Aerial photography can be traced back to 1858 when a French photographer named Gaspard-Felix Tournachon captured an image of Paris while riding in a hot-air balloon. The field developed further in the late 19th century with the use of kites.
But aerial photography as we know it today, really progressed during World War I, thanks in part to the Eastman Kodak Company.
Both the Allied and Central Powers were engaging in aerial image capturing before the United States entered the war in 1917, but the Rochester-based firm nevertheless contributed to both the development of, and instruction in, the new techonology.
Kodak not only created the Kodak A-2 aerial camera which was widely used during the war, but it also instigated the establishment of the U.S. Aerial Photography School in Rochester.
In early 1918, the company offered the federal government two acres of floor space of its new building at Kodak Park to serve as the school’s barracks, dark rooms, class rooms and lecture halls.
The local YMCA and Knights of Columbus organizations jointly proposed to construct a recreation hall by the campus outfitted with a library, a billiards room and a “Liberty Theatre,” to meet the entertainment needs of the young recruits.
Mayor Edgerton in turn offered up the section of Genesee Valley Park known as Baker Field to house an airplane hangar.
The hangar would not host a flying school, nor would the airplanes’ camera operators be the ones attending the Kodak Park institution.
Aerial camera operators did not actually have a hand in developing and printing photographs. This work, done by “ground men,” was to be the focus of the Kodak Park school.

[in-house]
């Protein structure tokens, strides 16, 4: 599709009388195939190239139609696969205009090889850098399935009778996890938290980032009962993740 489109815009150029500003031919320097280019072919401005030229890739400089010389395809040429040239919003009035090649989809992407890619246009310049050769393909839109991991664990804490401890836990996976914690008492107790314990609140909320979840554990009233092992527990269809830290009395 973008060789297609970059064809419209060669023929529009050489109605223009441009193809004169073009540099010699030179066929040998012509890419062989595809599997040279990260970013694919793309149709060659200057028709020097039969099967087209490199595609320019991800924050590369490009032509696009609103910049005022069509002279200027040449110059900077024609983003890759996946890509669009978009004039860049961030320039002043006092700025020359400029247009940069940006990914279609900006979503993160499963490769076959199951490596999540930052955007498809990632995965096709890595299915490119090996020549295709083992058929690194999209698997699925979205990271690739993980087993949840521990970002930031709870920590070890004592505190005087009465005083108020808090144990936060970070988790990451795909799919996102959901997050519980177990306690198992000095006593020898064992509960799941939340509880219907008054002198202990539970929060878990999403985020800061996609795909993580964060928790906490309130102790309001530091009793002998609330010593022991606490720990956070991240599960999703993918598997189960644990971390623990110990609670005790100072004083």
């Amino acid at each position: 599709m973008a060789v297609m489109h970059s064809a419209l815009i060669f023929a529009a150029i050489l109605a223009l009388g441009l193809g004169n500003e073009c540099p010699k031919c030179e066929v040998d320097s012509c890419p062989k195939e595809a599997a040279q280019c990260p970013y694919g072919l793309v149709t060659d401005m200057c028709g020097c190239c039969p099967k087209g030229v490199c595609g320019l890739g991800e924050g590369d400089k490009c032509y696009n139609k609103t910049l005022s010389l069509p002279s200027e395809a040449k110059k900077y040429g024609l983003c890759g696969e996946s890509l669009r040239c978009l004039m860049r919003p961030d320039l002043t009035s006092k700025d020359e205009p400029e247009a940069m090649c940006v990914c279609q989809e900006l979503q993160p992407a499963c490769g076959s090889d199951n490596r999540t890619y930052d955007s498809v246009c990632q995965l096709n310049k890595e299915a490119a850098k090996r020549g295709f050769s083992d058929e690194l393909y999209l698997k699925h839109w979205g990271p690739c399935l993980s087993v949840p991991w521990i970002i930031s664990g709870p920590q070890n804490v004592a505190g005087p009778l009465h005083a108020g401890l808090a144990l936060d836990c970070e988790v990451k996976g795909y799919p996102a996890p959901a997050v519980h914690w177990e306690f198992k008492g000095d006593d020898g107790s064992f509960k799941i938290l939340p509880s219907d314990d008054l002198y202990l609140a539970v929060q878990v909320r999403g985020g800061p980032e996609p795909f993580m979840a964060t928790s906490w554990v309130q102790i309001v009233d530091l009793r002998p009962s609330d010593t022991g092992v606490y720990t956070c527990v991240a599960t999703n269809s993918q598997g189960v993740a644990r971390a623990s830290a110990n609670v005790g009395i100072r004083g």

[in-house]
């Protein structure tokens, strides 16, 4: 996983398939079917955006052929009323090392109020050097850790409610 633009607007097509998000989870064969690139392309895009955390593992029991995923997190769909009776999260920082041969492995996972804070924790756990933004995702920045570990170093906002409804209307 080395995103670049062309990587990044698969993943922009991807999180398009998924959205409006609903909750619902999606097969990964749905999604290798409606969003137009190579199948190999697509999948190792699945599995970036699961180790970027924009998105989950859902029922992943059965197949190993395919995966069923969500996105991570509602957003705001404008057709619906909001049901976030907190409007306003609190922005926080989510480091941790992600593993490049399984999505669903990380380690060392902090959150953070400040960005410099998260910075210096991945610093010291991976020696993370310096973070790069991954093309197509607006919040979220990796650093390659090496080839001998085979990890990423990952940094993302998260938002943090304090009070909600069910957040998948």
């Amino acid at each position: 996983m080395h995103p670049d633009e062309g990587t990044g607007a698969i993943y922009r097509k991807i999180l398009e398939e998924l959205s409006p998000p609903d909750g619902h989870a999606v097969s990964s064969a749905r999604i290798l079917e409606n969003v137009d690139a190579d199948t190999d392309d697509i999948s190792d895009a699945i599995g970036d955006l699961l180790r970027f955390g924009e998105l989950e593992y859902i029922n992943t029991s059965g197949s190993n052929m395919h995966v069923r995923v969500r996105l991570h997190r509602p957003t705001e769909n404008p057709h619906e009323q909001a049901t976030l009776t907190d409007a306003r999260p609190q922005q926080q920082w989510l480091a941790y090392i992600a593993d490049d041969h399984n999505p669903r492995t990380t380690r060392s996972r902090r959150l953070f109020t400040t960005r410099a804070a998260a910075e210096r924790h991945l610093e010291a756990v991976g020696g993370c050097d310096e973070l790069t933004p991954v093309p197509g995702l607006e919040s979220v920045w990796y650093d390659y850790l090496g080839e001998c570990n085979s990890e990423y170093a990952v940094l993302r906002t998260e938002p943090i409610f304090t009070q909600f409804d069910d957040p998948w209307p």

Announcing the establishment of the new institution in early 1918, the U.S. Signal Corps sent a bulletin to local draft boards indicating, “The camera is playing a very important part in the war of 1917, and the Signal Corps is organizing the largest and most up-to-date photographic division in the world. The corps is calling on amateurs and professionals to aid the reconnaissance and to help write the story of the war in pictures.”
The school’s Commandant, Captain Charles Betz, proclaimed: “This is an admirable opportunity for men with photographic experience to turn in and do their part. Rochester, the Kodak City, should do its share, and I am certain it will give us two hundred students.”
A considerable number of Rochesterians were among the thousands of amateur and professional photographers who applied to the school.
The first recruits arrived to the Kodak Park campus in March, 1918 and were given instruction in military drill and trained in the school of the soldier well before they were schooled in aerial photography.
Students then underwent a highly intensive 4-week course specializing in photo developing and printing as well as camera repair. Recruits learned how to develop film under time constraints and in varying climates and conditions in order to prepare them for the challenges of working with film in special vehicles close to enemy lines.
Armistice was announced just eight months after the Kodak school opened. When demobilization of the Aerial School began in December 1918, it was the last military unit left in the city.
Though the institution was short-lived, its impact on the war effort was nevertheless significant. By the time it officially closed on January 1st, 1919, the Kodak school was responsible for having trained more than 2,500 people in the art of aerial photography.